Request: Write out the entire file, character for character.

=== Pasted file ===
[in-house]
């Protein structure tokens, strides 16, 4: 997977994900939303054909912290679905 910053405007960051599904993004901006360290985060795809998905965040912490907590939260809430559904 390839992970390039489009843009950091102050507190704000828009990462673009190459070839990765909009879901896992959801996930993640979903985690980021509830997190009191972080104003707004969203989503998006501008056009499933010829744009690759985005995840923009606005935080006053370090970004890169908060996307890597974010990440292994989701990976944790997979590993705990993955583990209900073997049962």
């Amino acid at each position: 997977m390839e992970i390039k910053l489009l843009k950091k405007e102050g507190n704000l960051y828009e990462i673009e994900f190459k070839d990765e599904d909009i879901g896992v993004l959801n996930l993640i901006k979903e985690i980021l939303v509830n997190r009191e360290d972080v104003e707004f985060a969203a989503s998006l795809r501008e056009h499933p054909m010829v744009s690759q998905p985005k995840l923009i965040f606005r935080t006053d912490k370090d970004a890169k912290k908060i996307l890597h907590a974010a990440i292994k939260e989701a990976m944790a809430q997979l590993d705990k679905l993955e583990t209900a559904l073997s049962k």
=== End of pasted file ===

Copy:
[in-house]
């Protein structure tokens, strides 16, 4: 997977994900939303054909912290679905 910053405007960051599904993004901006360290985060795809998905965040912490907590939260809430559904 390839992970390039489009843009950091102050507190704000828009990462673009190459070839990765909009879901896992959801996930993640979903985690980021509830997190009191972080104003707004969203989503998006501008056009499933010829744009690759985005995840923009606005935080006053370090970004890169908060996307890597974010990440292994989701990976944790997979590993705990993955583990209900073997049962």
């Amino acid at each position: 997977m390839e992970i390039k910053l489009l843009k950091k405007e102050g507190n704000l960051y828009e990462i673009e994900f190459k070839d990765e599904d909009i879901g896992v993004l959801n996930l993640i901006k979903e985690i980021l939303v509830n997190r009191e360290d972080v104003e707004f985060a969203a989503s998006l795809r501008e056009h499933p054909m010829v744009s690759q998905p985005k995840l923009i965040f606005r935080t006053d912490k370090d970004a890169k912290k908060i996307l890597h907590a974010a990440i292994k939260e989701a990976m944790a809430q997979l590993d705990k679905l993955e583990t209900a559904l073997s049962k």